On the test-run of Version 1.0 of Tuberculosis Classification Model, a need for segregating good quality Chest X-Rays from X-rays of other body parts was realized.
Accordingly I tried out two approaches:
1) Anomaly detection techniques
1) Anomaly detection Techniques:
Historically One Class Svm is a hit and miss in scenarios where only one class/type of data is known and the other class can be virtually anything. Since I had no image data on what other kind of X-rays I could encounter, I tried one-class SVM with gaussian mixture models.
In the meanwhile I worked on extracting the images belonging to the “Other” class from DMH data so as to apply a straightforward Bi-classification.
I trained the One-Class on Chest X-Rays from NIH and extracted features using Alexnet architecture. I reduced the features to about a 1000 per image, by directly taking the probabilities assigned to each class from the last layer Fully connected FC layer. Previous attempts for taking 4096 features and applying transfer learning with vanilla One Class Svm from sklearn yielded poor results.
In one class Svm I tried approach I further tried out three approaches, details are given below
Datasets : Train : 2000 Chest-x-rays
Test: 450 Chest-x-rays
412 Various X-rays
- a) One class SVM : accuracy 72.73%
- b) Isotation Forests : accuracy 87.00%
- c) Gaussian Mixture with isotonic regression : accuracy 95.12%
Below are the results of the Gaussian Mixture Model:
In the above experiments I chose a threshold of 0.5. If the predict probability is above 0.5 only then the image is classified as a Chest X-Ray. To make sure that the ones predicted as Chest X-Rays are indeed their namesake(reducing False Positives or FP) I increase the threshold. Naturally the Positive Predictive Rate increases. Look at the formula to ascertain.
You might be wondering that doing so would increase False Negatives(Actually Positive but termed as Negative).In some cases it is fatal, imagine if I were predicting chance of Cancer and our model had high number of cases of Cancer being labelled as Non-Cancer.
However, in our model I want to increase Specificity(measures the rate of truly identifying the Other X-Rays), it is okay if I do so at the cost of losing out on Sensitivity(measures the proportion of positives that are correctly identified as such).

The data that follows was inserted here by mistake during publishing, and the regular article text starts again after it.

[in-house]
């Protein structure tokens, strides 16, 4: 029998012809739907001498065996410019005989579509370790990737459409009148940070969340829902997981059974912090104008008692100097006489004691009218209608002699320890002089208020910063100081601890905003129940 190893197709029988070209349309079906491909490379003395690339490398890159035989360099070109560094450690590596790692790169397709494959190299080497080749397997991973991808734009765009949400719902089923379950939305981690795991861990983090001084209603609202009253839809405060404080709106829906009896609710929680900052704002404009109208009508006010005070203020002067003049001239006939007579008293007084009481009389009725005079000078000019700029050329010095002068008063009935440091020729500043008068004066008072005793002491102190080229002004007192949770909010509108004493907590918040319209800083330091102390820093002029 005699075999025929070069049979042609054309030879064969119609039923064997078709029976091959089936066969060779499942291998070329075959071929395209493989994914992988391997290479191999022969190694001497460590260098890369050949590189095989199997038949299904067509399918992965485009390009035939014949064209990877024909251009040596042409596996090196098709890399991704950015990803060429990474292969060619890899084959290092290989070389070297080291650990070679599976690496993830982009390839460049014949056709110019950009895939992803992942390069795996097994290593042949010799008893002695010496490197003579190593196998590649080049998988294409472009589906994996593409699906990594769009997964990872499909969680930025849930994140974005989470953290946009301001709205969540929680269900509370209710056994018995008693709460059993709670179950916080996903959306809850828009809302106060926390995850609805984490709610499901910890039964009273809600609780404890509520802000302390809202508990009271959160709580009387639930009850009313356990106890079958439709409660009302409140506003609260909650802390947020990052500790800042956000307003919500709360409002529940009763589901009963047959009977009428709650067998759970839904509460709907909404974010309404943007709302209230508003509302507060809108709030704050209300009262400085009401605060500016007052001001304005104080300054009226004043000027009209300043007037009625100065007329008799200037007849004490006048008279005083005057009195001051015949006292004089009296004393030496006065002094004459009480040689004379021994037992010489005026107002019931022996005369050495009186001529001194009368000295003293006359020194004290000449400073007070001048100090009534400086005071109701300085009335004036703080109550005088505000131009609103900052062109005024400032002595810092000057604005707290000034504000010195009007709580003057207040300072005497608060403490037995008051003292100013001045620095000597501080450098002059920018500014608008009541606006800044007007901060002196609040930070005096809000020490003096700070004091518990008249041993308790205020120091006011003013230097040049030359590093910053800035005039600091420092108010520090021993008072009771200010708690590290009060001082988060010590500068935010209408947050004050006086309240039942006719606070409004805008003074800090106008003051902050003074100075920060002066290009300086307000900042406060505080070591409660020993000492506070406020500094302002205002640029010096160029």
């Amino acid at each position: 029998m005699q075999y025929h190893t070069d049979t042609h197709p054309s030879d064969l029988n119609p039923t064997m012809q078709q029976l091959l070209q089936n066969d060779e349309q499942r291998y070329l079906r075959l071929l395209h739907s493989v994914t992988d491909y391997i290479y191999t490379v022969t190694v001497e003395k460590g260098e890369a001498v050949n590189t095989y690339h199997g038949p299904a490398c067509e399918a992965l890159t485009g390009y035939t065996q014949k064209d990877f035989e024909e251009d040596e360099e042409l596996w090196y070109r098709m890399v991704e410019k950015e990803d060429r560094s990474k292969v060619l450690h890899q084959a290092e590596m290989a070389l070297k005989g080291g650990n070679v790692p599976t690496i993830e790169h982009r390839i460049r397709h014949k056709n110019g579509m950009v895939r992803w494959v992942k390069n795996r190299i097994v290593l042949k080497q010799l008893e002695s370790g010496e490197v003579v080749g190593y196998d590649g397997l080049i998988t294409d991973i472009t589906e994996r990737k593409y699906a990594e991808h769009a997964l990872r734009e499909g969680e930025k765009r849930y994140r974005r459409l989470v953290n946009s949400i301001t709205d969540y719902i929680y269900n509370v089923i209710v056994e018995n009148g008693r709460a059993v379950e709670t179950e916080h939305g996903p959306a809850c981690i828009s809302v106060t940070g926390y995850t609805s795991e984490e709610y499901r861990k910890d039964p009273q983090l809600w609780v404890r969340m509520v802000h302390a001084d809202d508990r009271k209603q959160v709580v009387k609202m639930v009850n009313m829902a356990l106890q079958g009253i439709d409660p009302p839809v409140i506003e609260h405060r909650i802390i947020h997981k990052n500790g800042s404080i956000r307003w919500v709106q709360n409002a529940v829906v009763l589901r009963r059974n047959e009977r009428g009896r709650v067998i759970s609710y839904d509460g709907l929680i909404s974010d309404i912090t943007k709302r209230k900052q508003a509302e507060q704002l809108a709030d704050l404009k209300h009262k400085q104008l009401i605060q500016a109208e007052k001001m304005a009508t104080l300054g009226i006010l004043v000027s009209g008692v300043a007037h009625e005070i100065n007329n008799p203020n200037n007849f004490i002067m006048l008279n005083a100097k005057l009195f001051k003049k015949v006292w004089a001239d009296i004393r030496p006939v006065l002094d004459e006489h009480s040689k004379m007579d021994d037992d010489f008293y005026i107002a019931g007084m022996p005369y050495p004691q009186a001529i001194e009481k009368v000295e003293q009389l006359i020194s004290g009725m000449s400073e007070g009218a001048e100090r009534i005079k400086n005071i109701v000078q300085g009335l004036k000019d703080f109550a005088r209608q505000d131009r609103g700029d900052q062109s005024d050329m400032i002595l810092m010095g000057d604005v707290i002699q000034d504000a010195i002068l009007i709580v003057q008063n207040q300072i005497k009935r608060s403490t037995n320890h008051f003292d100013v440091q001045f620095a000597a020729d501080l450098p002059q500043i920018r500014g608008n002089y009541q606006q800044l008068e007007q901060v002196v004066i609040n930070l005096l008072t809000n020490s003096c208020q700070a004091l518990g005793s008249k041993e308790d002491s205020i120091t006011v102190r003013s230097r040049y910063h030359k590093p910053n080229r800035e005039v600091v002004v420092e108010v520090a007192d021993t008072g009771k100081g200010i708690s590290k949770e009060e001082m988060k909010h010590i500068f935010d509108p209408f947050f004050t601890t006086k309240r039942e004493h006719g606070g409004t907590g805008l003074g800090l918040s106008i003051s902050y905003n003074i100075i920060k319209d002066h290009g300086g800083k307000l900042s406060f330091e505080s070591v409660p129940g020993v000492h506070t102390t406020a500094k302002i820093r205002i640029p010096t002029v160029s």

In all other scenarios a trade off between the above two is established with the F1 score and an apt threshold is selected
a) One Class SVM with radial kernel
One-class SVM is used for novelty detection, that is, given a set of samples, it will detect the soft boundary of that set so as to classify new points as belonging to that set or not. In this case, as it is a type of unsupervised learning, the model is fit only on data from the positive class, there is no negative class
b) Isolation Forests
The Isolation Forest ‘isolates’ observations by randomly selecting a feature and then randomly selecting a split value between the maximum and minimum values of the selected feature. Since recursive partitioning can be represented by a tree structure, the number of splittings required to isolate a sample is equivalent to the path length from the root node to the terminating node. This path length, averaged over a forest of such random trees, is the anomaly score. This anomaly score(path lengths) is used to tell apart outliers from normal observations. Random partitioning(feature selection to partition data,selects best feature in every iteration) produces noticeably shorter paths for anomalies. Hence, when a forest of random trees collectively produce shorter path lengths for particular samples, they are highly likely to be anomalies. A visual approach on the inner workings is provided here.
c) Gaussian Mixture Models
They are a probabilistic model for representing normally distributed subpopulations within an overall population”. It can be surmised that a mixture model represents clusters of normally distributed subpopulations. A Gaussian mixture model, once fitted on the data, can give us information on the probability of whether any new point was generated from that distribution.